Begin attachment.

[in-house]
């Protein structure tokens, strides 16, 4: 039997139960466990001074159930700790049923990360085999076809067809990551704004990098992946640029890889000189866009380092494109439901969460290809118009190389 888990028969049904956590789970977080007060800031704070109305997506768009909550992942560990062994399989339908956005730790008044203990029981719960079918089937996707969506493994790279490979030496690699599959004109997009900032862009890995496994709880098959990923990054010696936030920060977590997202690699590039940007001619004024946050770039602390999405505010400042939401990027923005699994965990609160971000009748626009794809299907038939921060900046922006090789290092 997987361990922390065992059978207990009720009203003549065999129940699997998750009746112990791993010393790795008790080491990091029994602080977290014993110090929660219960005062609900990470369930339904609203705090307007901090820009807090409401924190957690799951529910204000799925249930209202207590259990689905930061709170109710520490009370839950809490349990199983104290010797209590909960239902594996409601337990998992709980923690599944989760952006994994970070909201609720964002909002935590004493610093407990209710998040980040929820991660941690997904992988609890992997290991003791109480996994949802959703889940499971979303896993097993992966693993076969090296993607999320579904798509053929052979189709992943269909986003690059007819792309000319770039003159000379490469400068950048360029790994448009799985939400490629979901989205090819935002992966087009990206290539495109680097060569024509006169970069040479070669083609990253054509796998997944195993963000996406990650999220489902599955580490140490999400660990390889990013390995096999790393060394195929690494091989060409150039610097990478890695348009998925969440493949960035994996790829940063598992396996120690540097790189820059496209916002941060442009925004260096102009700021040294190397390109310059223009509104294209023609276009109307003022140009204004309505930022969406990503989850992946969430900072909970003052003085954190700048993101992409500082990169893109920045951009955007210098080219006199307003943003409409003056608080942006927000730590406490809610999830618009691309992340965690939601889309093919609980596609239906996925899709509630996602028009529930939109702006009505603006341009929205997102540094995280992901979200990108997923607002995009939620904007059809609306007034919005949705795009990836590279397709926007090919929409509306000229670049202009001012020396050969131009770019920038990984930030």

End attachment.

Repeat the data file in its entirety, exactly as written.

[in-house]
């Protein structure tokens, strides 16, 4: 039997139960466990001074159930700790049923990360085999076809067809990551704004990098992946640029890889000189866009380092494109439901969460290809118009190389 888990028969049904956590789970977080007060800031704070109305997506768009909550992942560990062994399989339908956005730790008044203990029981719960079918089937996707969506493994790279490979030496690699599959004109997009900032862009890995496994709880098959990923990054010696936030920060977590997202690699590039940007001619004024946050770039602390999405505010400042939401990027923005699994965990609160971000009748626009794809299907038939921060900046922006090789290092 997987361990922390065992059978207990009720009203003549065999129940699997998750009746112990791993010393790795008790080491990091029994602080977290014993110090929660219960005062609900990470369930339904609203705090307007901090820009807090409401924190957690799951529910204000799925249930209202207590259990689905930061709170109710520490009370839950809490349990199983104290010797209590909960239902594996409601337990998992709980923690599944989760952006994994970070909201609720964002909002935590004493610093407990209710998040980040929820991660941690997904992988609890992997290991003791109480996994949802959703889940499971979303896993097993992966693993076969090296993607999320579904798509053929052979189709992943269909986003690059007819792309000319770039003159000379490469400068950048360029790994448009799985939400490629979901989205090819935002992966087009990206290539495109680097060569024509006169970069040479070669083609990253054509796998997944195993963000996406990650999220489902599955580490140490999400660990390889990013390995096999790393060394195929690494091989060409150039610097990478890695348009998925969440493949960035994996790829940063598992396996120690540097790189820059496209916002941060442009925004260096102009700021040294190397390109310059223009509104294209023609276009109307003022140009204004309505930022969406990503989850992946969430900072909970003052003085954190700048993101992409500082990169893109920045951009955007210098080219006199307003943003409409003056608080942006927000730590406490809610999830618009691309992340965690939601889309093919609980596609239906996925899709509630996602028009529930939109702006009505603006341009929205997102540094995280992901979200990108997923607002995009939620904007059809609306007034919005949705795009990836590279397709926007090919929409509306000229670049202009001012020396050969131009770019920038990984930030």